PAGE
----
Supervisor avoids jail
in theft from city
A supervisor at the Kailua Wastewater Treatment Plant will not have to serve any jail time for benefiting from the theft of city overtime.
Circuit Judge Michael Town granted Jay Gonsalves' request yesterday to defer his no-contest plea to third-degree theft for a period of one year, and also ordered him to perform 50 hours of community service.
Gonsalves, 44, pleaded no contest in February to allowing city employees to install a water sprinkler system at his mother's home on two Sundays in 2001.
He and fellow supervisor Harry Hauck were indicted last year on felony charges of second-degree theft and bribery as the result of an investigation into complaints of management abuses at the Kailua plant.
Gonsalves contends the employees went on their lunch hour to install the system and was not aware they were putting in overtime. He also denies charges that the materials used in the installation came from the city storeroom, and has receipts to prove it, said his attorney, Michael Green.
"This man has been exemplary his whole life, and he took responsibility," Green said.
Deputy Prosecutor Paul Mow asked for a year in jail and opposed the deferral, saying Gonsalves breached his duties as a city employee and should be ashamed of his conduct. "As supervisors they should be held to higher standards -- they have a responsibility to set an example to everyone else."
Last October, Hauck pleaded guilty to third-degree theft for going with another city employee to Gonsalves' mother's home in Enchanted Lake on city overtime to repair the sprinkler system that he maintains they installed while off duty. Hauck was also granted a one-year deferral.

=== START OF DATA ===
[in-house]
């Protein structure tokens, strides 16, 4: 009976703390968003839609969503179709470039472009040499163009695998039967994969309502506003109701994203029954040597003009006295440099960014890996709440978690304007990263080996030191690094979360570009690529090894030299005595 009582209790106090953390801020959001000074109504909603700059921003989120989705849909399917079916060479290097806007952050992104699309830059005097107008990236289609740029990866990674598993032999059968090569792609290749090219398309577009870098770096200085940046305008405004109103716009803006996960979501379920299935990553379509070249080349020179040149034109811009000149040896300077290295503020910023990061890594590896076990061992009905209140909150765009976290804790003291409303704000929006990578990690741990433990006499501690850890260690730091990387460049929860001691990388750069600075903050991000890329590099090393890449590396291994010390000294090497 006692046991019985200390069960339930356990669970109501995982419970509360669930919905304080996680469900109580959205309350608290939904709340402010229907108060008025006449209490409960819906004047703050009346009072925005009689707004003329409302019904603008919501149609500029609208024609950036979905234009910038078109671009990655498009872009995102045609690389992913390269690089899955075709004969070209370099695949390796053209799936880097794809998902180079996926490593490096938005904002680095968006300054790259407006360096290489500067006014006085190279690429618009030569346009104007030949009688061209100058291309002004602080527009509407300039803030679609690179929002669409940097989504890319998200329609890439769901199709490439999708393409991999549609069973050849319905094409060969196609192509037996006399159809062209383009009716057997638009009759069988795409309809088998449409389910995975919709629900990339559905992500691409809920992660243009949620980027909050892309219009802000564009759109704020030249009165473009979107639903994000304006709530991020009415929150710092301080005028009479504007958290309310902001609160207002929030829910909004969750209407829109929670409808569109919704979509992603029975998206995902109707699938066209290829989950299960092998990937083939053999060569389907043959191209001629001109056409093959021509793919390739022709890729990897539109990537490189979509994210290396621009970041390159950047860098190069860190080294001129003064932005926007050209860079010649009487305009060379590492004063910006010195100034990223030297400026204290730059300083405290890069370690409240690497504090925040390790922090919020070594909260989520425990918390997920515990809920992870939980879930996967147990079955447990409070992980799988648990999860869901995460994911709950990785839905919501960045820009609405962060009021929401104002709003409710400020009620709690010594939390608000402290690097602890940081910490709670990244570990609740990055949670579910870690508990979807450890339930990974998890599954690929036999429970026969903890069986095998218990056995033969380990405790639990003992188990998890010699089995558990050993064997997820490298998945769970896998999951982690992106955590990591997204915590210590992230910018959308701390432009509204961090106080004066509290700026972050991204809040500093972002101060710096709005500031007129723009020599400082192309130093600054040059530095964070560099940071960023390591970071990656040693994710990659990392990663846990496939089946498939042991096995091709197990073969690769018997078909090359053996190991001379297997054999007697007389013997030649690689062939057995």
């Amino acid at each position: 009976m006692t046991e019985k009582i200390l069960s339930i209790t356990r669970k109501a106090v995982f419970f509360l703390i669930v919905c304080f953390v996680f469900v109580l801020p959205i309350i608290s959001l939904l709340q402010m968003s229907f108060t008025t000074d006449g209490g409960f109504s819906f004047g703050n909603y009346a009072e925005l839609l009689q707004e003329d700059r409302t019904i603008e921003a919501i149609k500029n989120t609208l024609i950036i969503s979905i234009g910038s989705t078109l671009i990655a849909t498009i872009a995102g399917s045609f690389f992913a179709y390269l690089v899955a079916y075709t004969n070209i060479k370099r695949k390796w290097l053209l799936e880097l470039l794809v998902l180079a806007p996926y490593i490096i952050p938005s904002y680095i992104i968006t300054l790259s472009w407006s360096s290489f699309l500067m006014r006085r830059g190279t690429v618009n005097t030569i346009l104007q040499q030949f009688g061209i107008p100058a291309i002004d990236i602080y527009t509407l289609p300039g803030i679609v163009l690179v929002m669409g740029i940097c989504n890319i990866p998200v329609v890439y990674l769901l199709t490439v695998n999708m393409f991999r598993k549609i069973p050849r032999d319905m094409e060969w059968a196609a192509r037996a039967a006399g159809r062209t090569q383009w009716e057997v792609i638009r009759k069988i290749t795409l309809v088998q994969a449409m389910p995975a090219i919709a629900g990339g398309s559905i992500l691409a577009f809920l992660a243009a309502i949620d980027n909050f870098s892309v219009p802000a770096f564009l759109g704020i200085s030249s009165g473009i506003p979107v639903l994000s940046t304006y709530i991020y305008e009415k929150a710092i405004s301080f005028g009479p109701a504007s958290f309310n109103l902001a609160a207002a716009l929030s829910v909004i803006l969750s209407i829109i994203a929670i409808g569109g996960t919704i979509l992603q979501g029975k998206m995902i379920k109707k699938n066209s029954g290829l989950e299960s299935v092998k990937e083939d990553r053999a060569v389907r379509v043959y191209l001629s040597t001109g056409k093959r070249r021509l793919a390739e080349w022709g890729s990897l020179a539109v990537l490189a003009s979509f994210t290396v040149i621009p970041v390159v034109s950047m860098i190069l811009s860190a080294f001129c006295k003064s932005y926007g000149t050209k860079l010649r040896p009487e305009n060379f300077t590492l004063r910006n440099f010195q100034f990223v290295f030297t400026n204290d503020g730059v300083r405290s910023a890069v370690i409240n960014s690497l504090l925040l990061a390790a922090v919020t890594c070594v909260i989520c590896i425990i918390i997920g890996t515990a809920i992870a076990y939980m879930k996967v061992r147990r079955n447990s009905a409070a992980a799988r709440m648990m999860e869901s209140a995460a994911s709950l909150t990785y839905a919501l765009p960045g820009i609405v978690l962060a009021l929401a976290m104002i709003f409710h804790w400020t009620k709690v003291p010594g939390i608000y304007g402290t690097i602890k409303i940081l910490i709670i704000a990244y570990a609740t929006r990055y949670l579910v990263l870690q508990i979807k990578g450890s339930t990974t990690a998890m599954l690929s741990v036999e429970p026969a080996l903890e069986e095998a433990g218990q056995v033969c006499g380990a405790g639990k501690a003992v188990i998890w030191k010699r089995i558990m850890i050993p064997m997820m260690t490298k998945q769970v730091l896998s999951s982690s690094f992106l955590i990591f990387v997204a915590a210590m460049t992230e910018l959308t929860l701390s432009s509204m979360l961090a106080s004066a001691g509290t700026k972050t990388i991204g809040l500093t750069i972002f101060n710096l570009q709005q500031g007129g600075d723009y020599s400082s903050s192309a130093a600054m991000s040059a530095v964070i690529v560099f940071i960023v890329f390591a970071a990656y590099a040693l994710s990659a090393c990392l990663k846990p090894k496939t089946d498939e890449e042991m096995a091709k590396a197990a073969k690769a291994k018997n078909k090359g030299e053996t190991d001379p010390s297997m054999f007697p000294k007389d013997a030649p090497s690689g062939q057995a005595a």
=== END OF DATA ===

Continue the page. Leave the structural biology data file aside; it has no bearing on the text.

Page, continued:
Town said Gonsalves had earned the deferral by conducting himself well throughout his life other than in this instance. "You did an unlawful thing and you know that," he told Gonsalves.
George Smith, a Kailua pumping plant groundskeeper, said Gonsalves' sentence sends a clear message: "Managers can do whatever they want, and we rank-and-file, if we say something, we the bad guys."
He said Gonsalves and Hauck have since been promoted, while he and other employees who complained have suffered some form of retaliation. Last year, city officials said they had already taken administrative action against the supervisors and that no further action would be taken.
Smith said he believes he lost his operator job because he testified at arbitration hearings on behalf of another employee who was terminated for blowing the whistle on management abuses.
Solomon Silva, one of the employees who worked on the sprinkler system, said Gonsalves should have gone to jail.
"If he was remorseful and apologized to me for making us do what we did, I would have asked for leniency," he said.
Still pending is a lawsuit filed by four former and current waste-water employees against the city and waste-water officials. In that suit the employees allege they were retaliated against and harassed by their supervisors at the Kailua plant when they reported improprieties, including abuses of overtime and illegal use of city resources.